Instead, it jumped the Murray and we are where we are, facing a longer lockdown than any of us would have liked with all the stresses and strains that entails.
Yet The Age is proposing some unspecified, unarticulated, “rebalancing” while numbers are climbing rapidly in Victoria and when barely 36% of the Australian population over 16 years is fully vaccinated.
To do so would entail Victoria breaking with the national plan and the Doherty modelling on which it is based, and easing restrictions before we reach 70% fully vaccinated.
It is quite remarkable that the word “vaccination” appears just once in this editorial, with no discussion and no apparent connection to any of the current lockdowns.
Yet vaccinations are at the heart of the national and state-based strategy for opening up, as every premier agrees and has signed up to.
The Age failed even to mention that, thanks to the insistence of the prime minister that “it’s not a race”, Australia is six months behind the rest of the world in his promised way out of this pandemic.
Let’s not forget that only 36% of the nation is fully vaccinated – barely half the required level according to the Doherty model for the earliest easing of restrictions.
The Age criticises the Victorian government for a lack of information, however by comparison with the NSW premier, Victoria is the gold standard.
For example, NSW stopped providing details of its daily Covid numbers weeks ago.
The NSW premier peremptorily ends her news conferences when she feels like it, even in mid-question and with journalists wanting more.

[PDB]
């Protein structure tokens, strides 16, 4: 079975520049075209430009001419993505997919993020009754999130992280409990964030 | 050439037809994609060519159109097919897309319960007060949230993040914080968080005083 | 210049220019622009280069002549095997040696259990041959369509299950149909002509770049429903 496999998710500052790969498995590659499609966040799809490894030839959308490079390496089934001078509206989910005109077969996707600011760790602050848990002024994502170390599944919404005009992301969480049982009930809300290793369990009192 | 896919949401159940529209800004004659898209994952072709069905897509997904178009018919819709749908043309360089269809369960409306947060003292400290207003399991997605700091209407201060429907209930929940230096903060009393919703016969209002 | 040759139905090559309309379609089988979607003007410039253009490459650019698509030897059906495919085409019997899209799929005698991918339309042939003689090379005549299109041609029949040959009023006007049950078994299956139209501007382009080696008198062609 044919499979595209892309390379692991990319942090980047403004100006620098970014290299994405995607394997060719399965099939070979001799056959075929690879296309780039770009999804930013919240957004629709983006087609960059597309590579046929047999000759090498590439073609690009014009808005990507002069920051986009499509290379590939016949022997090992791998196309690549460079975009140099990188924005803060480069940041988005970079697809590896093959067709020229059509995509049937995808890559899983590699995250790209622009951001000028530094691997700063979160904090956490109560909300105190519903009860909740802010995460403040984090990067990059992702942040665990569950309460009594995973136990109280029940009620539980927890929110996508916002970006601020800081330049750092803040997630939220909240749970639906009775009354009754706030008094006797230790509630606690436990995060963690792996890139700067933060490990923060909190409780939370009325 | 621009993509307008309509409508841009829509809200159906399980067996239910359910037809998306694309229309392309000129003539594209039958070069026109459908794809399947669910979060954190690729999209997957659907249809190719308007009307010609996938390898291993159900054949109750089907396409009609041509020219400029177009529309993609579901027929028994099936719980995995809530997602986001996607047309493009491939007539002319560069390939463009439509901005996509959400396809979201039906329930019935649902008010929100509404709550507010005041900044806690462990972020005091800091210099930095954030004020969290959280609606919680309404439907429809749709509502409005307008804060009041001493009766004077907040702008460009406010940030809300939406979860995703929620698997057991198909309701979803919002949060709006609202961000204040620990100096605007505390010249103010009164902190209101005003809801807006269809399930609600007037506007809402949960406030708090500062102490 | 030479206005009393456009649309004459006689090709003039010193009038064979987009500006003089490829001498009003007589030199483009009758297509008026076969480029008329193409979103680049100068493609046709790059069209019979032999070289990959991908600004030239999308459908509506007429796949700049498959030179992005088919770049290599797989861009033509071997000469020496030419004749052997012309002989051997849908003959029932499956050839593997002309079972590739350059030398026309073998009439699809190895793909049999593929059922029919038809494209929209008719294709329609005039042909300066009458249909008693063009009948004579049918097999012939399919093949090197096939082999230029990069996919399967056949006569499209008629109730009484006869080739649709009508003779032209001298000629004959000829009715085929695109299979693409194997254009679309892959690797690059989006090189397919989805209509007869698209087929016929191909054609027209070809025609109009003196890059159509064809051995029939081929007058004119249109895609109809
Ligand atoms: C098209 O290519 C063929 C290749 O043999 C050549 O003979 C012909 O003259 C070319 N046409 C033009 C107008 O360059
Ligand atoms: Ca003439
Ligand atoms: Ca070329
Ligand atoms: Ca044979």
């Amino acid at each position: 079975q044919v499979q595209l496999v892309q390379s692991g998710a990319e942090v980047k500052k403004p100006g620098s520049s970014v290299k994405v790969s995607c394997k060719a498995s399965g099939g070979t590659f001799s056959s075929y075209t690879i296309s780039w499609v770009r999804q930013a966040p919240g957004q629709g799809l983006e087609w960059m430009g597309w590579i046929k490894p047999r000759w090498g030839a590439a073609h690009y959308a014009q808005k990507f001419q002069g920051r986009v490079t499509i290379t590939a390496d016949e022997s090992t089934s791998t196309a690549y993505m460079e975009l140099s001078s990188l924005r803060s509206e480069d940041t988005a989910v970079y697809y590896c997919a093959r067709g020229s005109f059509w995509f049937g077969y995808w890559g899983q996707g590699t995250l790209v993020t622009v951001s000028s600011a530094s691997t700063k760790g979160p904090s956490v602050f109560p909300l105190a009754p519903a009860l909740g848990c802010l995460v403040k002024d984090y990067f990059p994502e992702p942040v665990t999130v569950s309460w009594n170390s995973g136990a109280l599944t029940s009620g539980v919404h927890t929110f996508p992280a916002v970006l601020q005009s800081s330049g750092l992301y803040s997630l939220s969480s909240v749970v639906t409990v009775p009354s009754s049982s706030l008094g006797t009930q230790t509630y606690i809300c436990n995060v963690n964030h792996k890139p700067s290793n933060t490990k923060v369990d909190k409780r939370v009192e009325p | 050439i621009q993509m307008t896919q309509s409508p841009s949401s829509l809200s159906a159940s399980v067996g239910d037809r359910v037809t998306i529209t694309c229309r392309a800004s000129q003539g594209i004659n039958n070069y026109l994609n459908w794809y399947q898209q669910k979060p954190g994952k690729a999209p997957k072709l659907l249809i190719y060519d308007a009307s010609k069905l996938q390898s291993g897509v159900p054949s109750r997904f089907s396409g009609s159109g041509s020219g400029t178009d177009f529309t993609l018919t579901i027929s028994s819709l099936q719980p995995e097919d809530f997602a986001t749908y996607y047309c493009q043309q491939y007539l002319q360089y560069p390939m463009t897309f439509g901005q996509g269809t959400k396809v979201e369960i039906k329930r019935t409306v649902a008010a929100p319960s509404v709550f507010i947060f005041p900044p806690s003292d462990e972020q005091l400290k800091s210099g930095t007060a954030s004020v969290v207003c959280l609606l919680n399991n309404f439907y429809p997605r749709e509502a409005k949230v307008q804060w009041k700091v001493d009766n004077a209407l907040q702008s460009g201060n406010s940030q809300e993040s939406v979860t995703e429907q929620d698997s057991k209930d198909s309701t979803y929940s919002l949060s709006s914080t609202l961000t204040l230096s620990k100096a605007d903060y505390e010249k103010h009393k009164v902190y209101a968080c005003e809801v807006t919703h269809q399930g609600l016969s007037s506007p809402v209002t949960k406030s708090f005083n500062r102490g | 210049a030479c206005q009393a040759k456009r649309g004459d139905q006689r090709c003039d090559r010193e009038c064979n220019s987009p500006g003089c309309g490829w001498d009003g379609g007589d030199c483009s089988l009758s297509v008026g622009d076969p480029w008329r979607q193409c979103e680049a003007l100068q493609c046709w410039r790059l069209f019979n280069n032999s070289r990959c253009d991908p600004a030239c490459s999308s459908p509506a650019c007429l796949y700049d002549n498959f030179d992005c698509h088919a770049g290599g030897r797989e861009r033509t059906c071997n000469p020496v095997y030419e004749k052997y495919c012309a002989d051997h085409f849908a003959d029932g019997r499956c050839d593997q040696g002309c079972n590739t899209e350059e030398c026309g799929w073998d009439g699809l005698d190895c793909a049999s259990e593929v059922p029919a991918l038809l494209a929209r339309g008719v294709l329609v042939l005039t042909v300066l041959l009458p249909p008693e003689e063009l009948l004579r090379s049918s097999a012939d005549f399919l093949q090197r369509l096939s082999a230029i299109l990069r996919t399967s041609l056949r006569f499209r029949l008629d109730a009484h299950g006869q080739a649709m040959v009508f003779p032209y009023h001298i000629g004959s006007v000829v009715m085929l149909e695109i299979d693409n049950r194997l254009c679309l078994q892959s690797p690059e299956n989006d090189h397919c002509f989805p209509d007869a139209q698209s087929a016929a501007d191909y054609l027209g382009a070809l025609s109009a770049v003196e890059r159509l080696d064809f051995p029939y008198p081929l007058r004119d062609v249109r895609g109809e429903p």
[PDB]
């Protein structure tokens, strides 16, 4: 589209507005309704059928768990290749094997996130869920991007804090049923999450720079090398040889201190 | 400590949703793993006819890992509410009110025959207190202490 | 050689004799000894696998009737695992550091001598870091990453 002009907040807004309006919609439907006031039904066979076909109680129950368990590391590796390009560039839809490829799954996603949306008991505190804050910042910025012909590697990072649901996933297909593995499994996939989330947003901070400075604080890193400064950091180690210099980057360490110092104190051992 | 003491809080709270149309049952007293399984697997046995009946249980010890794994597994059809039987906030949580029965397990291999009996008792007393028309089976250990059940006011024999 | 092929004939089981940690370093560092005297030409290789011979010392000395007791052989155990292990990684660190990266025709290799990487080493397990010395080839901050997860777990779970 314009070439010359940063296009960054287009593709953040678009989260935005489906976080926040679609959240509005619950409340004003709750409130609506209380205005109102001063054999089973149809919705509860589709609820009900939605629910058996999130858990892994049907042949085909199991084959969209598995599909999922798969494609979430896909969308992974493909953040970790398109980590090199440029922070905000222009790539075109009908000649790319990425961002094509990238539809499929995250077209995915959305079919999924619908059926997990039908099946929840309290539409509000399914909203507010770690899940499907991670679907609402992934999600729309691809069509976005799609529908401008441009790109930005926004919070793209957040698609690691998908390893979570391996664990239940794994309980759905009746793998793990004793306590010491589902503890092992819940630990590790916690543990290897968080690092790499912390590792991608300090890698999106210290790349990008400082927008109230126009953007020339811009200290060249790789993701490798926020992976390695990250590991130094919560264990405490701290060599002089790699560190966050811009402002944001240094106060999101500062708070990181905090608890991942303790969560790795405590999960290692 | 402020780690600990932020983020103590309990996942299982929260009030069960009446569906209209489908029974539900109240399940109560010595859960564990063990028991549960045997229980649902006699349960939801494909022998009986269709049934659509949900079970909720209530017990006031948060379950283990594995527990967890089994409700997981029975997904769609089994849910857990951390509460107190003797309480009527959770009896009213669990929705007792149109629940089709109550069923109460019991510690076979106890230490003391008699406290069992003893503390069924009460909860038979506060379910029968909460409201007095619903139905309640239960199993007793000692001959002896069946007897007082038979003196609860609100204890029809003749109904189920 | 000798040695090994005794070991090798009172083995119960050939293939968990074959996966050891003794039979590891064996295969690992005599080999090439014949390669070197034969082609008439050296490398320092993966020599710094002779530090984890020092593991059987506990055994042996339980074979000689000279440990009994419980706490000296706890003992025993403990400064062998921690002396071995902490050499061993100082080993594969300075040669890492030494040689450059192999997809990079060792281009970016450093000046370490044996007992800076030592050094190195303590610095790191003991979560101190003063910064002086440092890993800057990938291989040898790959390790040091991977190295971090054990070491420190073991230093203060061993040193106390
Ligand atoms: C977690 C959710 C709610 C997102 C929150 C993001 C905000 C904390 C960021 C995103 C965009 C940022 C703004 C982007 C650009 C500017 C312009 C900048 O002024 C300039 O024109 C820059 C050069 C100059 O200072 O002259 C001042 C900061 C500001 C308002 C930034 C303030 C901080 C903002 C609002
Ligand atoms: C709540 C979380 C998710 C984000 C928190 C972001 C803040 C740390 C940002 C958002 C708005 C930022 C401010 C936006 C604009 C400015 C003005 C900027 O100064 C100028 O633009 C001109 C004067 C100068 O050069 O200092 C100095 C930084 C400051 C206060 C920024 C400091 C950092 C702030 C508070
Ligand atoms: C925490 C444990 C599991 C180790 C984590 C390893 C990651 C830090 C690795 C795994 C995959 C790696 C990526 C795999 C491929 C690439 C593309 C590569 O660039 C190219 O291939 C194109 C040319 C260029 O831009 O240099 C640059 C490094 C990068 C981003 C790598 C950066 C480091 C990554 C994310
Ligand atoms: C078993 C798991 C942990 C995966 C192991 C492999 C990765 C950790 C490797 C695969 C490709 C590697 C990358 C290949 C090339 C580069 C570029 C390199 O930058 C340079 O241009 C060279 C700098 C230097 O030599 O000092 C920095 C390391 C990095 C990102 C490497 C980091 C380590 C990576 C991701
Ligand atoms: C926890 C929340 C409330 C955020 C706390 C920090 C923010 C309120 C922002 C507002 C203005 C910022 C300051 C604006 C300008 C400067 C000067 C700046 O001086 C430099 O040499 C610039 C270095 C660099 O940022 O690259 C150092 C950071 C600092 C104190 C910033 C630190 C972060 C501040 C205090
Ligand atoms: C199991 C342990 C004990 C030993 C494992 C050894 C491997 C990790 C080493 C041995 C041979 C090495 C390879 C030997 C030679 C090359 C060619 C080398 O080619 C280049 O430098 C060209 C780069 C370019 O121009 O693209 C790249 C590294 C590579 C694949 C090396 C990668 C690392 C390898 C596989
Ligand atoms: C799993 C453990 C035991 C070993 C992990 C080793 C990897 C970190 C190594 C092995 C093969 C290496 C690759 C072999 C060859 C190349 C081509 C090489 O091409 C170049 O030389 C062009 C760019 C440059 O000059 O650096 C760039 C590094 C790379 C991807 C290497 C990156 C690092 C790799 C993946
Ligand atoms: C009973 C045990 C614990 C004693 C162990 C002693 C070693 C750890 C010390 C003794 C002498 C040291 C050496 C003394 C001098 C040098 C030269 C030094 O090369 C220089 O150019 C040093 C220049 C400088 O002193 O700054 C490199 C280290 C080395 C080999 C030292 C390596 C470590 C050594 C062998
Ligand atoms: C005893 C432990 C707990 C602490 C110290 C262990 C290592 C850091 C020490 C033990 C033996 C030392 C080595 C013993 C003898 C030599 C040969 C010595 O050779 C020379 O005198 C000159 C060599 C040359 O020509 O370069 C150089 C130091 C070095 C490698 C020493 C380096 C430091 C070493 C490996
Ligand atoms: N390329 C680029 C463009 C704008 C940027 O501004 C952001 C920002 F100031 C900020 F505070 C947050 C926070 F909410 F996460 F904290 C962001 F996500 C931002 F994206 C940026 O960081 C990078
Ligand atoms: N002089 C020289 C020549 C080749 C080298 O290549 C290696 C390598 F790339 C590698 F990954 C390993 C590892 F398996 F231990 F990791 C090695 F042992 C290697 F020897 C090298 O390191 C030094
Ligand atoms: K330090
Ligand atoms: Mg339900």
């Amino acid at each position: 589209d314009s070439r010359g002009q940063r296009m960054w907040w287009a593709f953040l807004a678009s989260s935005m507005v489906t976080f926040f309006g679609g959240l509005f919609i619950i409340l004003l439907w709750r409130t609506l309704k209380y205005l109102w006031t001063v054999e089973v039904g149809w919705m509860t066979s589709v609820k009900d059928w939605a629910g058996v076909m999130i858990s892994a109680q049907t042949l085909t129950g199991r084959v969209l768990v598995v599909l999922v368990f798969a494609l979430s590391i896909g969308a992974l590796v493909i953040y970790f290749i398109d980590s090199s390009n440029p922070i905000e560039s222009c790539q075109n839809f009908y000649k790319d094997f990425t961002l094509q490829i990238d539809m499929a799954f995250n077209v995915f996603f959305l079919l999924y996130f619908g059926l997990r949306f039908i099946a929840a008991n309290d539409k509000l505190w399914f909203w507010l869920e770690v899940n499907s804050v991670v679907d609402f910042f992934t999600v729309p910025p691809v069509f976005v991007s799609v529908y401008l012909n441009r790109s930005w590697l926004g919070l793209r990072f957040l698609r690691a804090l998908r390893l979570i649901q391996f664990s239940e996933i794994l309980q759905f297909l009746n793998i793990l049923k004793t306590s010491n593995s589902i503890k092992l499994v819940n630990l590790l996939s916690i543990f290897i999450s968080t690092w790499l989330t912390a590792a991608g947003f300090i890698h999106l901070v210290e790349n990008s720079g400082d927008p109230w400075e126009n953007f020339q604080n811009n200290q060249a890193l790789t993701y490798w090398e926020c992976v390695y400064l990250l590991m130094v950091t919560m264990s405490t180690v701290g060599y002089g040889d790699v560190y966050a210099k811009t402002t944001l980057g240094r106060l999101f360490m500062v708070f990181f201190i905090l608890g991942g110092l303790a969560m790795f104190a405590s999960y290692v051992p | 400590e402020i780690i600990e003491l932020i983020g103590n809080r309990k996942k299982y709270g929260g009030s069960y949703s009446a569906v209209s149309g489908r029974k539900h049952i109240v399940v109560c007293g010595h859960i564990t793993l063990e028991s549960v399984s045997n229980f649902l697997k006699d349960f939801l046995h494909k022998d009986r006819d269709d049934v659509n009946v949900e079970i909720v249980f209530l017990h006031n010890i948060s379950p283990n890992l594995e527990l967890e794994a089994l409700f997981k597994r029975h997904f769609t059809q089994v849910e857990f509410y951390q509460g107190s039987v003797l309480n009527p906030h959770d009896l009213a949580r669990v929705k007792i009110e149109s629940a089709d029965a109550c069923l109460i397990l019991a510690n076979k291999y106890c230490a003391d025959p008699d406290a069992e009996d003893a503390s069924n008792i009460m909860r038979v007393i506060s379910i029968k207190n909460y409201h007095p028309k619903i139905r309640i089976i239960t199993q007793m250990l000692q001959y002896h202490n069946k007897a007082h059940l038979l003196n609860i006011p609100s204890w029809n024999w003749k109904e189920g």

Victorians have become accustomed to watching with some astonishment as Daniel Andrews has responded to every question journalists want to ask, at times for more than two hours.
Scrutiny is important in a crisis, no doubt about it, and perhaps The Age should also take some time to scrutinise the pandemic plight of our least privileged and most vulnerable, Indigenous Australians.
Victoria is the only state where the vaccination of the Indigenous community is ahead of the national average, at over 50%.
In Shepparton, the centre of our largest regional Indigenous population, none has been infected in the current outbreak there.
In NSW by contrast, barely 12% of the Indigenous population are fully vaccinated, with scandalously low levels of 7% in western NSW.
In Wilcannia, where 11% of the population has Covid, just 16% of the largely Indigenous population had been vaccinated at the start of their outbreak.
Maintaining public confidence and compliance are critical factors in managing any public health crisis. It is disheartening that with this ill-advised editorial The Age has undermined both.
Jenny Hocking is emeritus professor at Monash University, Distinguished Whitlam Fellow at the Whitlam Institute at Western Sydney University and award-winning biographer of Gough Whitlam. Her latest book is ‘The Palace Letters: The Queen, the governor-general, and the plot to dismiss Gough Whitlam’. You can follow Jenny on Twitter @palaceletters